Way back in September, we were ideating how to do edit posts while maintaining the sanctity of the message — most people needed to edit only when they made a mistake, and we didn't want people changing what they said.
This was an idea that I mocked up in the front end w css and js. You would only be able to select a word to edit, and the action was called 'fix typo', not 'edit'. The implementation would actually be way messier (what is a 'word'? what about URLs mistyped?) and complicated (and potentially solving a problem we didn't have), so we decided to just do a straight forward editing feature that launched today: http://bulletin.branch.com/post/43427465567/edit-your-posts-on-branch
about 1 year ago
This is interesting. I like this but I can see how it would fall apart in practice.
Are edited posts marked as edited so that other users can see someone changed it? Perhaps if an edit is substantial ask people to put a note that explains what they changed. This would probably help deter people from completely changing their post.
How long did it take you to prototype this, Julius? Seems pretty useful.
@Charles Riccardi mmm... not super long. basically i iterated through the whole post's text by delimiting with a space (which is totes not the only definition for a 'word') and wrapped spans that turned into inputs (or content-editable if you wanna do html5) when you clicked on them.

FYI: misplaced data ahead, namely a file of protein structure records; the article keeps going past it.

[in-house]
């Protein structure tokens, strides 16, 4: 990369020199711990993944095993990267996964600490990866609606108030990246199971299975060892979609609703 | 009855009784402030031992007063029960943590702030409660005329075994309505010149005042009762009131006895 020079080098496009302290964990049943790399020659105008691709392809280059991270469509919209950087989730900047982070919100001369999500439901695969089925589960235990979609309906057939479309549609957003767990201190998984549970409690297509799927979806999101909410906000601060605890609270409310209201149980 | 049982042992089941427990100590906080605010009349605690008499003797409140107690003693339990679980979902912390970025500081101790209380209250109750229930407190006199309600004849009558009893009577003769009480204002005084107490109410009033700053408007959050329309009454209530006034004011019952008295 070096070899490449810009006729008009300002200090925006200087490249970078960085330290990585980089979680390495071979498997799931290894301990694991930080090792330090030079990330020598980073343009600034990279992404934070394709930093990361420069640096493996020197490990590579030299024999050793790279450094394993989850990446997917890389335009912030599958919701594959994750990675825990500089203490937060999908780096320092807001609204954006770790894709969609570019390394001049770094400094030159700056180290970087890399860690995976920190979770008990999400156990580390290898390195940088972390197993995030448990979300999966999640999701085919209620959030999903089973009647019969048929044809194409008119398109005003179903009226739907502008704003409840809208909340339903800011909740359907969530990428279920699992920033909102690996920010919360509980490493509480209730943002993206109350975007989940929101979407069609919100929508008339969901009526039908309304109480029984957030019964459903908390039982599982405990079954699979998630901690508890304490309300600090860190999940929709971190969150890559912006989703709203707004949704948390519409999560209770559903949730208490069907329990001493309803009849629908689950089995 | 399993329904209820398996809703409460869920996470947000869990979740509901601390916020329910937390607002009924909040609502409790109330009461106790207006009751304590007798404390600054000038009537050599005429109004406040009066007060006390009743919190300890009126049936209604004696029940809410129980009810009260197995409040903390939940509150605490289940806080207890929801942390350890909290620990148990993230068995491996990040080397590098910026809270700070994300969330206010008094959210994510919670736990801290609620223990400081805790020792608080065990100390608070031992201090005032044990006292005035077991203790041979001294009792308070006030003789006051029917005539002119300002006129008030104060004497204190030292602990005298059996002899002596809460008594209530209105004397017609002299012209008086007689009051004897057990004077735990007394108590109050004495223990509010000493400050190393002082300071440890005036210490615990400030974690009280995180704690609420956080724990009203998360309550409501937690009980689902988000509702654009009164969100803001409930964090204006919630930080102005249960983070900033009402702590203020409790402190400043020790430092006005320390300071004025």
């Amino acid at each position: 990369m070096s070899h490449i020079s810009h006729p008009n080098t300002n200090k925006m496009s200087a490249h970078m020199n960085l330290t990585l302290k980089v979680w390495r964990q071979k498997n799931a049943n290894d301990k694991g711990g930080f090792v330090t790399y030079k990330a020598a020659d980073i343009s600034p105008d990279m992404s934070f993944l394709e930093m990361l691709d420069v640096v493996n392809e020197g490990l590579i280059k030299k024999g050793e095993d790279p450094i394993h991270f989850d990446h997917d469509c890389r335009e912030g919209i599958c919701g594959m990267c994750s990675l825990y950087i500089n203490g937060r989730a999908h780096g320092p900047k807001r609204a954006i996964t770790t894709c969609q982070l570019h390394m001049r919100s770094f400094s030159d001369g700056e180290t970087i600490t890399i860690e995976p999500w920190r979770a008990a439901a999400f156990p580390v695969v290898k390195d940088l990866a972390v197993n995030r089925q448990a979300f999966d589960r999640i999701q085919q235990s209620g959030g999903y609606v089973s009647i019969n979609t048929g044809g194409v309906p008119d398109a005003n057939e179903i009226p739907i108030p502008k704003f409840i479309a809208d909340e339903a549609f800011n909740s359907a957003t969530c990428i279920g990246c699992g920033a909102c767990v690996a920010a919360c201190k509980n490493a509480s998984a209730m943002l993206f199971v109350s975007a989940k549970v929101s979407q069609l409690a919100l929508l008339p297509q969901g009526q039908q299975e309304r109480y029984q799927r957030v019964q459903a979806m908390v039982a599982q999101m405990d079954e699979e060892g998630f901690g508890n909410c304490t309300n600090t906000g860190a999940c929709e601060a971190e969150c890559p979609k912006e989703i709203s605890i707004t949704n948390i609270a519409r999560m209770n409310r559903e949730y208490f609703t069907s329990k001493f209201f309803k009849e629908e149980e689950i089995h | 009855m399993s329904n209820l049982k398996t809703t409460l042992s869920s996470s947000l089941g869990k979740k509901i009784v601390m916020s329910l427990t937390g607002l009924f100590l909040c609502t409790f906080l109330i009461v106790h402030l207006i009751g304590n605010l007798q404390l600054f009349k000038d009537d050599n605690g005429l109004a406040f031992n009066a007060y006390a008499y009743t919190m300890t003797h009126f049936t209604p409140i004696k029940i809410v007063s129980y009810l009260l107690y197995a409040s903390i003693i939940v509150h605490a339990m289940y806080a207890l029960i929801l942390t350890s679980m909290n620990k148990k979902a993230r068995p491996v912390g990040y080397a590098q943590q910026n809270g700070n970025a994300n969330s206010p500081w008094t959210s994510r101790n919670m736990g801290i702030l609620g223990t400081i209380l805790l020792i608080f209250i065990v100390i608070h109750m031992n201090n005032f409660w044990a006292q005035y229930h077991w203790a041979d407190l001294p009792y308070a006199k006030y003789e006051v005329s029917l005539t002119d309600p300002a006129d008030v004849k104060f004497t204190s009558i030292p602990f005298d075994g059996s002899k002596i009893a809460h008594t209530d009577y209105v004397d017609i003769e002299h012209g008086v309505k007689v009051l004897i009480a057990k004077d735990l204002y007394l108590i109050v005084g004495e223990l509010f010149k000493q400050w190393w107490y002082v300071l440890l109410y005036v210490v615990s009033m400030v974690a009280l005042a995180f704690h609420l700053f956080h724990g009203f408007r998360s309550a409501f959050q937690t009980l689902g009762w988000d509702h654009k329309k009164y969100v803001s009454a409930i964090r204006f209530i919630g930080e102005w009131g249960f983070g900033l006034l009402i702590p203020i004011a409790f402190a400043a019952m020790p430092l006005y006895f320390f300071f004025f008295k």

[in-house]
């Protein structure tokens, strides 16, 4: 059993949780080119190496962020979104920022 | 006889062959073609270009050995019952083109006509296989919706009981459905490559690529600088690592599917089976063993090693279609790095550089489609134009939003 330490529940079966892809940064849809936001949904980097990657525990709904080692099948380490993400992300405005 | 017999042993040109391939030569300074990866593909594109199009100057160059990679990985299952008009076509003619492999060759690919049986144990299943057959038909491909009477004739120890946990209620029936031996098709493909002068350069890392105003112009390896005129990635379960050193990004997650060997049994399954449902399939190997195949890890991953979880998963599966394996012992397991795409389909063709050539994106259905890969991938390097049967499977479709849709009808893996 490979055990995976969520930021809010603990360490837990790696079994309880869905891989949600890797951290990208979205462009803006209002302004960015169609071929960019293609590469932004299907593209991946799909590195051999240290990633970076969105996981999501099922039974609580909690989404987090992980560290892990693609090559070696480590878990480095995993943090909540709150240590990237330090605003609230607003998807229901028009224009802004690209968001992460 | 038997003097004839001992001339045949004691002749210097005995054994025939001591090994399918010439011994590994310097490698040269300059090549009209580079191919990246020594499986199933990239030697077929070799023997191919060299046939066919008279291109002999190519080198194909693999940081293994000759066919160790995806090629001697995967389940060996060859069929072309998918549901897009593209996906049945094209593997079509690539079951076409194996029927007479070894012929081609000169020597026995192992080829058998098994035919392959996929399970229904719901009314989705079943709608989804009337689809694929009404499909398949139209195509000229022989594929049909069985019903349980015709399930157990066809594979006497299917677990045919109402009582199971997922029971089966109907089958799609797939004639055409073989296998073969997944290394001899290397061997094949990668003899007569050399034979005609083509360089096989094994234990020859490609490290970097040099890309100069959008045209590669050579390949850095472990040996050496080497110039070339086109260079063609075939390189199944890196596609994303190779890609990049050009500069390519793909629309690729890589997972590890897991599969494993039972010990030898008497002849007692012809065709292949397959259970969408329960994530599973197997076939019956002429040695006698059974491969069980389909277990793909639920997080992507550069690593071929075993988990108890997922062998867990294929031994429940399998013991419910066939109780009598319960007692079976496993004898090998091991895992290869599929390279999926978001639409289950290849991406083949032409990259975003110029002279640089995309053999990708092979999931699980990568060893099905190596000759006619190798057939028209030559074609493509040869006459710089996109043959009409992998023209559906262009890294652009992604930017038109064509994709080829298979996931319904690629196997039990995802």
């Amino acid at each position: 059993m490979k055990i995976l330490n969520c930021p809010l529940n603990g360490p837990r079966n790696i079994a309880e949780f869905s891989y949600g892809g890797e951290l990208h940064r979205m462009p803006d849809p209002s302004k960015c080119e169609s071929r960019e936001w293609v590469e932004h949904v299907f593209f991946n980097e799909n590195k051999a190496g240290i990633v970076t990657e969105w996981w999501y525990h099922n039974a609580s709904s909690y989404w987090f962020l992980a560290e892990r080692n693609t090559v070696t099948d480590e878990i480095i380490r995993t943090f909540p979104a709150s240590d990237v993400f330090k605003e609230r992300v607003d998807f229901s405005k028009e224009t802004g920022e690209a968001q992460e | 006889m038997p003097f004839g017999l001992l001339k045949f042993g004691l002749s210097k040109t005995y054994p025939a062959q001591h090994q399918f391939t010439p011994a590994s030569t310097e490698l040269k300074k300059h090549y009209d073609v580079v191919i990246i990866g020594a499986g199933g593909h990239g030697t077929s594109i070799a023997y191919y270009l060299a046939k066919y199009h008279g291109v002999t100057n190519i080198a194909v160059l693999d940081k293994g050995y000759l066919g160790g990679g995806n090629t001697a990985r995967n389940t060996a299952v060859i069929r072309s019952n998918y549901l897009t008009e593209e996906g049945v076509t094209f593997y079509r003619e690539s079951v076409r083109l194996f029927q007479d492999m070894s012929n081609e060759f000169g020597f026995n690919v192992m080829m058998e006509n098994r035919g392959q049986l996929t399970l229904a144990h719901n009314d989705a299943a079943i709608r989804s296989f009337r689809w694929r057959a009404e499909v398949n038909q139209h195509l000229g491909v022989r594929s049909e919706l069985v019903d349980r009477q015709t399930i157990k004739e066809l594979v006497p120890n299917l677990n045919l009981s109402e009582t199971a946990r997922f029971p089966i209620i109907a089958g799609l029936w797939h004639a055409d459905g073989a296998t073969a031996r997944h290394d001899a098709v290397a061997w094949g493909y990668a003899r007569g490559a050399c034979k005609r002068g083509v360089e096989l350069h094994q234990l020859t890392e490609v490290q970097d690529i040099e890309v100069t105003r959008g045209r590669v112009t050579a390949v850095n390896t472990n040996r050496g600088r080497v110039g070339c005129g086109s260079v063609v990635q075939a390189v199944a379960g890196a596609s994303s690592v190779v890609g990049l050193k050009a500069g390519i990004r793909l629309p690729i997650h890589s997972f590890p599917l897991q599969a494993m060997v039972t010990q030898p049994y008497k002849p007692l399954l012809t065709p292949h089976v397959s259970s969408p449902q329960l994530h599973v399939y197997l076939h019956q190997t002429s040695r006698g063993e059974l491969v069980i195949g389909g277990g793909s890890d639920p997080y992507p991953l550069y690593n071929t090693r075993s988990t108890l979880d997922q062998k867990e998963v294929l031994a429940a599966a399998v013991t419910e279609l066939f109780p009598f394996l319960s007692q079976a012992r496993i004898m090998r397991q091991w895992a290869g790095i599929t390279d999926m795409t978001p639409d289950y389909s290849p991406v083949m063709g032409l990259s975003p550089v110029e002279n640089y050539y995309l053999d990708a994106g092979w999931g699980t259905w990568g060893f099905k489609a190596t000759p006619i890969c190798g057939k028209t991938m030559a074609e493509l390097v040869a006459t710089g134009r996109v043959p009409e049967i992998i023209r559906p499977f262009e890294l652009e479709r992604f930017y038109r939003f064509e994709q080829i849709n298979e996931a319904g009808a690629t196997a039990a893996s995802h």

@Henry Modisett yea, i mean we've shipped the real feature, which is just editing whatever you want + a notice. i prefer to trust our users instead of sticking a huge barrier that prevents them from editing. branch has always been way too elite/stressful, and sticking a big THIS SHIT WAS EDITED mark on an edited post (that might've just been a typo) is a huge deterrent. what we ended up doing was replacing the timestamp (which only appears on hover on desktop)
though my favorite part of this was the framing of the feature. it's not 'edit post', it's 'fix typo'.
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